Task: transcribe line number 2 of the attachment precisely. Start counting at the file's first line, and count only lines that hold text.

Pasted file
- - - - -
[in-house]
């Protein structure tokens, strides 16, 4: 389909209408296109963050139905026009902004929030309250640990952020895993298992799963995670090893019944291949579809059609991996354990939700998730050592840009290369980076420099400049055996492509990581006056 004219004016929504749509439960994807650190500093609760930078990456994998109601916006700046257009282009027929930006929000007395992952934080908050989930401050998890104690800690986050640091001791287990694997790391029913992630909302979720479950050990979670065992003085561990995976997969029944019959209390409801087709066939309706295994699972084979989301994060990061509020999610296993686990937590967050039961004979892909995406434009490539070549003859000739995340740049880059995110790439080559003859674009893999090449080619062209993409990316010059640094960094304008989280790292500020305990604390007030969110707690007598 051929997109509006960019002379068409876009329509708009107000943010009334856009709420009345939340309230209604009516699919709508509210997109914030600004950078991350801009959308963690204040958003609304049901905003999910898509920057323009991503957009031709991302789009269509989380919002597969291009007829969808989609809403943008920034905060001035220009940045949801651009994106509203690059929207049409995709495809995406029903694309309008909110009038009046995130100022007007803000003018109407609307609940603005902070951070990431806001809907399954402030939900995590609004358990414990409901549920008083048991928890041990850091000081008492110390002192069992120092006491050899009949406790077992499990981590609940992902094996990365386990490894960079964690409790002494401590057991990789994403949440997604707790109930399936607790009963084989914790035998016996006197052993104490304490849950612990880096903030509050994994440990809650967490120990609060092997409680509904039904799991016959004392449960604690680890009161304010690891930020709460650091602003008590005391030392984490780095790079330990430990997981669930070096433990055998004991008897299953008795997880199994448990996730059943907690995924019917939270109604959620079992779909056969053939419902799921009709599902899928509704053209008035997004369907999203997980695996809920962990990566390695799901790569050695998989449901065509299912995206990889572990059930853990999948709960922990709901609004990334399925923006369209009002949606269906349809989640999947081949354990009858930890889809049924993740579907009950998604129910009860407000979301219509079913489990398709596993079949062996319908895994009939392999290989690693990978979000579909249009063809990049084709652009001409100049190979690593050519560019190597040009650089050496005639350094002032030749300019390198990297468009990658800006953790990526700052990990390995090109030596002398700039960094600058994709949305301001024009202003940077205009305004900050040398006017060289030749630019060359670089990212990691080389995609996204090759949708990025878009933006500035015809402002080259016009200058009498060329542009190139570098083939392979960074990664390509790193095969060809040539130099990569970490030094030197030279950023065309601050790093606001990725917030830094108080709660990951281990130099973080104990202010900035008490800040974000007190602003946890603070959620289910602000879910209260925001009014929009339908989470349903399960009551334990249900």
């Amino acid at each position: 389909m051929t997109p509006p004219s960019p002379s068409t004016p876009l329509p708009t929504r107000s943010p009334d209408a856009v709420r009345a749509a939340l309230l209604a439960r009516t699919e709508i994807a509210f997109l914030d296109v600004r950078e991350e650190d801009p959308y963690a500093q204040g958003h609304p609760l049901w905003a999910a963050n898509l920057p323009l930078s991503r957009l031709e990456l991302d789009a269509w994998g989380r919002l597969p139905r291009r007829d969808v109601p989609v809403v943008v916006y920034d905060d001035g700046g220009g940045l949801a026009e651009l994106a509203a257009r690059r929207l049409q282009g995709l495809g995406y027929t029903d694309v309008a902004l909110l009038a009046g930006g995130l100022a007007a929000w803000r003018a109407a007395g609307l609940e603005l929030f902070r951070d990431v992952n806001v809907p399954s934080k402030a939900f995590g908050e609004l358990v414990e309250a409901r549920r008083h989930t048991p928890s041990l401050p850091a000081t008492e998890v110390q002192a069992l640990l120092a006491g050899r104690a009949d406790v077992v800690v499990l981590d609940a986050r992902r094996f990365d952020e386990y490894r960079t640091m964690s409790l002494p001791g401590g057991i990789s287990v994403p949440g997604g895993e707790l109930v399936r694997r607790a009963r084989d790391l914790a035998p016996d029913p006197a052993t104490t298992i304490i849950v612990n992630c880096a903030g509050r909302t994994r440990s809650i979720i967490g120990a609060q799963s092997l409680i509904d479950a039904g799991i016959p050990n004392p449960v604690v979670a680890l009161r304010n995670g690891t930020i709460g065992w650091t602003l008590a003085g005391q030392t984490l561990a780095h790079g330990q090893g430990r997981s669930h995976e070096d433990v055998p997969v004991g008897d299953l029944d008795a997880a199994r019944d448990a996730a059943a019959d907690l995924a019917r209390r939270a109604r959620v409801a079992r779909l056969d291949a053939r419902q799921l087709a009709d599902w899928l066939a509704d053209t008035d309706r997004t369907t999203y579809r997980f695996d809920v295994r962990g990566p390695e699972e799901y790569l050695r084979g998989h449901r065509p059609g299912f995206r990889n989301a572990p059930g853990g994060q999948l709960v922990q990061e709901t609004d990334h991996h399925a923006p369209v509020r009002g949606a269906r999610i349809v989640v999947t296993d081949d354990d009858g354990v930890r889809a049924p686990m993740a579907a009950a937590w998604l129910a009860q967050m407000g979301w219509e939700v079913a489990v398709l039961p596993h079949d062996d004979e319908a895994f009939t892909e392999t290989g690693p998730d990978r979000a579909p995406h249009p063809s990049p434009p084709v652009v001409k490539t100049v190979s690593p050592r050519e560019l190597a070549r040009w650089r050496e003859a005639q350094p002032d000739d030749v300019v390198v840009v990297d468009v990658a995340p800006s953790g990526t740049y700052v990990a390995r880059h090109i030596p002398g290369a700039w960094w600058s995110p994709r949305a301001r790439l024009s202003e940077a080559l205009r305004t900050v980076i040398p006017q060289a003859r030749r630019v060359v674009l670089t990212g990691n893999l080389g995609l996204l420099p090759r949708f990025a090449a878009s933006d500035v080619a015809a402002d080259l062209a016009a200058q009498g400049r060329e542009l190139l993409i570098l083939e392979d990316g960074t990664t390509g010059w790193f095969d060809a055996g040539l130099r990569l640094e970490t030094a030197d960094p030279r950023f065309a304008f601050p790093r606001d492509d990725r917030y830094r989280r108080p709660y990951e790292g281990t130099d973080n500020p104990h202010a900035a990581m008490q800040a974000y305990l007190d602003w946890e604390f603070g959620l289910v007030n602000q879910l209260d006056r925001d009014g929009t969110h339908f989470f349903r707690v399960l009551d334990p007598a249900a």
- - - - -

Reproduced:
């Protein structure tokens, strides 16, 4: 389909209408296109963050139905026009902004929030309250640990952020895993298992799963995670090893019944291949579809059609991996354990939700998730050592840009290369980076420099400049055996492509990581006056 004219004016929504749509439960994807650190500093609760930078990456994998109601916006700046257009282009027929930006929000007395992952934080908050989930401050998890104690800690986050640091001791287990694997790391029913992630909302979720479950050990979670065992003085561990995976997969029944019959209390409801087709066939309706295994699972084979989301994060990061509020999610296993686990937590967050039961004979892909995406434009490539070549003859000739995340740049880059995110790439080559003859674009893999090449080619062209993409990316010059640094960094304008989280790292500020305990604390007030969110707690007598 051929997109509006960019002379068409876009329509708009107000943010009334856009709420009345939340309230209604009516699919709508509210997109914030600004950078991350801009959308963690204040958003609304049901905003999910898509920057323009991503957009031709991302789009269509989380919002597969291009007829969808989609809403943008920034905060001035220009940045949801651009994106509203690059929207049409995709495809995406029903694309309008909110009038009046995130100022007007803000003018109407609307609940603005902070951070990431806001809907399954402030939900995590609004358990414990409901549920008083048991928890041990850091000081008492110390002192069992120092006491050899009949406790077992499990981590609940992902094996990365386990490894960079964690409790002494401590057991990789994403949440997604707790109930399936607790009963084989914790035998016996006197052993104490304490849950612990880096903030509050994994440990809650967490120990609060092997409680509904039904799991016959004392449960604690680890009161304010690891930020709460650091602003008590005391030392984490780095790079330990430990997981669930070096433990055998004991008897299953008795997880199994448990996730059943907690995924019917939270109604959620079992779909056969053939419902799921009709599902899928509704053209008035997004369907999203997980695996809920962990990566390695799901790569050695998989449901065509299912995206990889572990059930853990999948709960922990709901609004990334399925923006369209009002949606269906349809989640999947081949354990009858930890889809049924993740579907009950998604129910009860407000979301219509079913489990398709596993079949062996319908895994009939392999290989690693990978979000579909249009063809990049084709652009001409100049190979690593050519560019190597040009650089050496005639350094002032030749300019390198990297468009990658800006953790990526700052990990390995090109030596002398700039960094600058994709949305301001024009202003940077205009305004900050040398006017060289030749630019060359670089990212990691080389995609996204090759949708990025878009933006500035015809402002080259016009200058009498060329542009190139570098083939392979960074990664390509790193095969060809040539130099990569970490030094030197030279950023065309601050790093606001990725917030830094108080709660990951281990130099973080104990202010900035008490800040974000007190602003946890603070959620289910602000879910209260925001009014929009339908989470349903399960009551334990249900």